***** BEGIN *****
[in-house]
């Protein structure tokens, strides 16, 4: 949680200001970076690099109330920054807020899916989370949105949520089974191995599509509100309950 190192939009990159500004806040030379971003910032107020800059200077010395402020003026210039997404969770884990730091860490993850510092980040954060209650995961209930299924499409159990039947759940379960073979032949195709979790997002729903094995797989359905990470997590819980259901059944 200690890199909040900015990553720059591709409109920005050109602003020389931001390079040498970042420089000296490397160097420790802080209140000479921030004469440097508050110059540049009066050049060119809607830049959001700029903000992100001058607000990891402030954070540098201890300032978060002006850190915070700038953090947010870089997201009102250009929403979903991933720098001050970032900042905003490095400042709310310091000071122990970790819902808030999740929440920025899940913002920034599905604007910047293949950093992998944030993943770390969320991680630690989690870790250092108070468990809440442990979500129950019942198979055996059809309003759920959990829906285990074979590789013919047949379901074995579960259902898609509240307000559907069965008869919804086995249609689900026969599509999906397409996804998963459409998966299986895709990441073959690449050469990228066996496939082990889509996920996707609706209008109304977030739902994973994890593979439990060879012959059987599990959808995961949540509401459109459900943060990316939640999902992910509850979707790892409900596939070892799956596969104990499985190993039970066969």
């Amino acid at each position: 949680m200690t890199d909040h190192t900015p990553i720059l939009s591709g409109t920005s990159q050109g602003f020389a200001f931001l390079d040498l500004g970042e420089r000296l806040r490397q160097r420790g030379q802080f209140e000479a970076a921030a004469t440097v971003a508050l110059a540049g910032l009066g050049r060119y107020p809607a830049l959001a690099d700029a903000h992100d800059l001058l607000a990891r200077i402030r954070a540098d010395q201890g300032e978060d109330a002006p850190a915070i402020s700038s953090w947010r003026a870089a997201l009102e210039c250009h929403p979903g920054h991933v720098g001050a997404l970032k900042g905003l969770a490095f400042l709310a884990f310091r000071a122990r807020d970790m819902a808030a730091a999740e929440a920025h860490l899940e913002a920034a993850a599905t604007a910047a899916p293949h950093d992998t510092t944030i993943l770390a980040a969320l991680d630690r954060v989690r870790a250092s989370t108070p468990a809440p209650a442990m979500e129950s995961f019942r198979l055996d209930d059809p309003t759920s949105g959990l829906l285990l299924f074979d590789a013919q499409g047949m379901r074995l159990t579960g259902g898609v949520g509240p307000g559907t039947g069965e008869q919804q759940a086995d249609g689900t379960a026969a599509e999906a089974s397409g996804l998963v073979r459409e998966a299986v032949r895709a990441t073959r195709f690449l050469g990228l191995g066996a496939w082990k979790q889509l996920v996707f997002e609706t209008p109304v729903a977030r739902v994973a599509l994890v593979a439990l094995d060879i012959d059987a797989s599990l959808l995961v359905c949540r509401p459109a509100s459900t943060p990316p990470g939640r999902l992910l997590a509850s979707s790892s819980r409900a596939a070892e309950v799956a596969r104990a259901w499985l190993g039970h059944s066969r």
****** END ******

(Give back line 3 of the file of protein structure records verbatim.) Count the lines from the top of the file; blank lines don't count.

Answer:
């Amino acid at each position: 949680m200690t890199d909040h190192t900015p990553i720059l939009s591709g409109t920005s990159q050109g602003f020389a200001f931001l390079d040498l500004g970042e420089r000296l806040r490397q160097r420790g030379q802080f209140e000479a970076a921030a004469t440097v971003a508050l110059a540049g910032l009066g050049r060119y107020p809607a830049l959001a690099d700029a903000h992100d800059l001058l607000a990891r200077i402030r954070a540098d010395q201890g300032e978060d109330a002006p850190a915070i402020s700038s953090w947010r003026a870089a997201l009102e210039c250009h929403p979903g920054h991933v720098g001050a997404l970032k900042g905003l969770a490095f400042l709310a884990f310091r000071a122990r807020d970790m819902a808030a730091a999740e929440a920025h860490l899940e913002a920034a993850a599905t604007a910047a899916p293949h950093d992998t510092t944030i993943l770390a980040a969320l991680d630690r954060v989690r870790a250092s989370t108070p468990a809440p209650a442990m979500e129950s995961f019942r198979l055996d209930d059809p309003t759920s949105g959990l829906l285990l299924f074979d590789a013919q499409g047949m379901r074995l159990t579960g259902g898609v949520g509240p307000g559907t039947g069965e008869q919804q759940a086995d249609g689900t379960a026969a599509e999906a089974s397409g996804l998963v073979r459409e998966a299986v032949r895709a990441t073959r195709f690449l050469g990228l191995g066996a496939w082990k979790q889509l996920v996707f997002e609706t209008p109304v729903a977030r739902v994973a599509l994890v593979a439990l094995d060879i012959d059987a797989s599990l959808l995961v359905c949540r509401p459109a509100s459900t943060p990316p990470g939640r999902l992910l997590a509850s979707s790892s819980r409900a596939a070892e309950v799956a596969r104990a259901w499985l190993g039970h059944s066969r």